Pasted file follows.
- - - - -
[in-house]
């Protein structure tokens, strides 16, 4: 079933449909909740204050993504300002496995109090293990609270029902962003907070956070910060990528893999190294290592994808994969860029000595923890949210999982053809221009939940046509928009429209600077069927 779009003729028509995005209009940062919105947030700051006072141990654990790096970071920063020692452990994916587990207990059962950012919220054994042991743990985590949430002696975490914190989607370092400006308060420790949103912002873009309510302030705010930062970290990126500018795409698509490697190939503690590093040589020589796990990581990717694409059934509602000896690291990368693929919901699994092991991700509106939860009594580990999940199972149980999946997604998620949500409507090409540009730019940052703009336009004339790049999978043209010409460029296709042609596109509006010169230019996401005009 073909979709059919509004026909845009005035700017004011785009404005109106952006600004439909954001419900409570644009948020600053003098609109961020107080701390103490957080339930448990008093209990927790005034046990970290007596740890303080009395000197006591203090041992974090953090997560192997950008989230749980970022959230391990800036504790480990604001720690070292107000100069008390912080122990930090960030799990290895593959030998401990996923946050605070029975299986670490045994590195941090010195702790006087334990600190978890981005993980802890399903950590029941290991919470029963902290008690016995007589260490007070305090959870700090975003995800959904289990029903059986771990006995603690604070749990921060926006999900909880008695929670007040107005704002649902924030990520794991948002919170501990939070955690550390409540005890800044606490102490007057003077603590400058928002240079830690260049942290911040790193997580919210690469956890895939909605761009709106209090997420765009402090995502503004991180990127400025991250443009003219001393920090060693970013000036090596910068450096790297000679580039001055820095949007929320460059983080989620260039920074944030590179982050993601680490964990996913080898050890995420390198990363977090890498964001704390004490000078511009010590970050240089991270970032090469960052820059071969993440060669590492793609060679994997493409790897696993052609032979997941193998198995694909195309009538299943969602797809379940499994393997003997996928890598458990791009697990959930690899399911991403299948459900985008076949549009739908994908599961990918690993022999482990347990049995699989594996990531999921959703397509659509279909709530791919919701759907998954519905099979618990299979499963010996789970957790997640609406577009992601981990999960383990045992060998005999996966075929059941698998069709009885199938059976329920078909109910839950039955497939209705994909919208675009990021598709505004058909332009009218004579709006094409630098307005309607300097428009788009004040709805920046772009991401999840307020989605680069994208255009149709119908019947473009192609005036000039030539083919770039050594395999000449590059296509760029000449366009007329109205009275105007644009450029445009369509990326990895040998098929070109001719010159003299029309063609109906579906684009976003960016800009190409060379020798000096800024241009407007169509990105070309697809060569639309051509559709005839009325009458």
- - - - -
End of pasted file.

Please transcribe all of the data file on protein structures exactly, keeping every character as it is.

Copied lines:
[in-house]
């Protein structure tokens, strides 16, 4: 079933449909909740204050993504300002496995109090293990609270029902962003907070956070910060990528893999190294290592994808994969860029000595923890949210999982053809221009939940046509928009429209600077069927 779009003729028509995005209009940062919105947030700051006072141990654990790096970071920063020692452990994916587990207990059962950012919220054994042991743990985590949430002696975490914190989607370092400006308060420790949103912002873009309510302030705010930062970290990126500018795409698509490697190939503690590093040589020589796990990581990717694409059934509602000896690291990368693929919901699994092991991700509106939860009594580990999940199972149980999946997604998620949500409507090409540009730019940052703009336009004339790049999978043209010409460029296709042609596109509006010169230019996401005009 073909979709059919509004026909845009005035700017004011785009404005109106952006600004439909954001419900409570644009948020600053003098609109961020107080701390103490957080339930448990008093209990927790005034046990970290007596740890303080009395000197006591203090041992974090953090997560192997950008989230749980970022959230391990800036504790480990604001720690070292107000100069008390912080122990930090960030799990290895593959030998401990996923946050605070029975299986670490045994590195941090010195702790006087334990600190978890981005993980802890399903950590029941290991919470029963902290008690016995007589260490007070305090959870700090975003995800959904289990029903059986771990006995603690604070749990921060926006999900909880008695929670007040107005704002649902924030990520794991948002919170501990939070955690550390409540005890800044606490102490007057003077603590400058928002240079830690260049942290911040790193997580919210690469956890895939909605761009709106209090997420765009402090995502503004991180990127400025991250443009003219001393920090060693970013000036090596910068450096790297000679580039001055820095949007929320460059983080989620260039920074944030590179982050993601680490964990996913080898050890995420390198990363977090890498964001704390004490000078511009010590970050240089991270970032090469960052820059071969993440060669590492793609060679994997493409790897696993052609032979997941193998198995694909195309009538299943969602797809379940499994393997003997996928890598458990791009697990959930690899399911991403299948459900985008076949549009739908994908599961990918690993022999482990347990049995699989594996990531999921959703397509659509279909709530791919919701759907998954519905099979618990299979499963010996789970957790997640609406577009992601981990999960383990045992060998005999996966075929059941698998069709009885199938059976329920078909109910839950039955497939209705994909919208675009990021598709505004058909332009009218004579709006094409630098307005309607300097428009788009004040709805920046772009991401999840307020989605680069994208255009149709119908019947473009192609005036000039030539083919770039050594395999000449590059296509760029000449366009007329109205009275105007644009450029445009369509990326990895040998098929070109001719010159003299029309063609109906579906684009976003960016800009190409060379020798000096800024241009407007169509990105070309697809060569639309051509559709005839009325009458």